That meant a lot to me, since sometimes it can feel like an employer is taking advantage of you, but I have always believed that if you treat your employer well and you are flexible, they will give you the same courtesy. And that has proved true in my experience.
The restaurant industry is not an easy industry to work in, but I worked through some of the toughest situations and learned the ultimate lessons in multitasking. As you can tell, just the experience of applying proved to teach me some interesting lessons that I still carry with me.
Today’s guest post was written by Peppercomm digital strategist, Alex Shippee.
When I was 16 or 17, I got my first job as a bus boy at a place called “The Sandwich Man Family Restaurant.” An opening came up early Sunday morning when the previous guy didn’t show up and they needed someone at a moment’s notice to help handle the morning rush. My parents dragged me out of bed and I was replacing coffee mugs and cleaning tables before I knew it.
I worked there on and off for the next 3 or 4 years, in between my winter swim season and continued for a little while during summers home from college. (My second job was working on a farm, but that’s another story).
I learned a surprising amount at this job, but more than just to be polite to the people who serve your food and to never to eat the coleslaw. There were also a few things that still apply today:
1. Know who you’re working for: Yes, I got a check every two weeks from the owners and it was my job to make sure the customers had clean tables. Ultimately, though, it was the wait-staff who tipped me out every day. They were the ones who most directly depended on me to help them do their jobs well. After all, how quickly I cleared the tables (particularly the booths) determined when they got to seat their next customers.
At the end of one of my first nights, though, the head waitress was upset that I didn’t clear the empty soup and salad bowls quickly enough. I calmly told her that it had been a busy night and had to choose between getting new booths ready and reducing the clutter. She understood where I was coming from and that I was still using my time to help them the best that I could.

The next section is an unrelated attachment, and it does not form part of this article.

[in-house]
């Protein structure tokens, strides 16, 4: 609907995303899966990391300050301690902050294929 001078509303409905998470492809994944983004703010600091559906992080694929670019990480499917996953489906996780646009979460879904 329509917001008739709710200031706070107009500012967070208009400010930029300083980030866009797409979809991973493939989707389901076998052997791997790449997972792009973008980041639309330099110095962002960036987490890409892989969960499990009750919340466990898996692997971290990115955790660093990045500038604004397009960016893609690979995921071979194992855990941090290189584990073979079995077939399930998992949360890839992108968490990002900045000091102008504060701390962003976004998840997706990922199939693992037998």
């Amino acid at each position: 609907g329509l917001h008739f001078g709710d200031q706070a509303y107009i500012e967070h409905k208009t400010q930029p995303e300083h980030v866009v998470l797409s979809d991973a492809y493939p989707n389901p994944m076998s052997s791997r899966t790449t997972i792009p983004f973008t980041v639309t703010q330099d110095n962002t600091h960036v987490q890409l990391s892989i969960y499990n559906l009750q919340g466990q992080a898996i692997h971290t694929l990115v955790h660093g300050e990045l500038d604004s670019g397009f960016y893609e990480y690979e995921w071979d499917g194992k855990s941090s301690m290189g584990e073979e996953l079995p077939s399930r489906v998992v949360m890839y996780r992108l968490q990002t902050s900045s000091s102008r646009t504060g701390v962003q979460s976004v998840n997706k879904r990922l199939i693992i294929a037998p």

2. Learn from the people who did your job before you: As you can imagine, not all the bus boys that walked through the door were flawless and impeccable members of polite society. Plenty of them got fired during the four scattered years I had been there for everything from showing up late, to stealing, to drinking on the job.
It wasn’t an impossible thing to master, but the guy who trained me (“Mo”) knew what he was doing and treated approached his job with a level of professionalism. One of the regular duties he told me to always do, even if he wasn’t there to supervise, was to sweep up any paper, crumbs, etc. between the breakfast rush and the dinner rush.
Years later, one of the owners remarked happily that it was only the two of us whoever did that. He liked that he didn’t have to ask us to keep the carpet clean.
And seriously – do not eat that coleslaw.
Today’s guest post was written by Peppercomm account executive, Ali Pearce.
As a typical 15 year old girl, my main priorities were hanging out with my friends, not tripping over hurdles during track meets, and finishing my homework in time to watch Gossip Girl (this was pre-DVR era, people). Therefore, my parents really threw a wrench in my summer plans when they told me that it was time to take on some responsibility and get a summer job.
Luckily, I developed my strategic thinking skills early on in life and decided that if I had to get a job, I may as well work on my tan WHILE getting paid. Therefore, I combined my “experience” of watching years of Baywatch episodes on TV and a one-week training course to secure the prime position as the youngest lifeguard at the Easton Town Pool.
While I did get a killer one-piece tan that summer, I also gained some valuable work experience that has helped me get where I am today. Similar to my colleagues’ first jobs, lifeguarding taught me responsibility, accountability, and the importance of showing up to work on time.
Most importantly, I learned that age is just a number. As the youngest lifeguard, I had to prove myself from day one to show that I deserved the job and that I could handle the responsibilities that came with that position. As a young professional, this is a challenge that I am faced with on a daily basis. More often than not, I find that I am the youngest person in meetings. What I learned as a lifeguard and continue to remind myself on a daily basis is that age doesn’t matter, it is all about the ideas and experience that you bring to the table.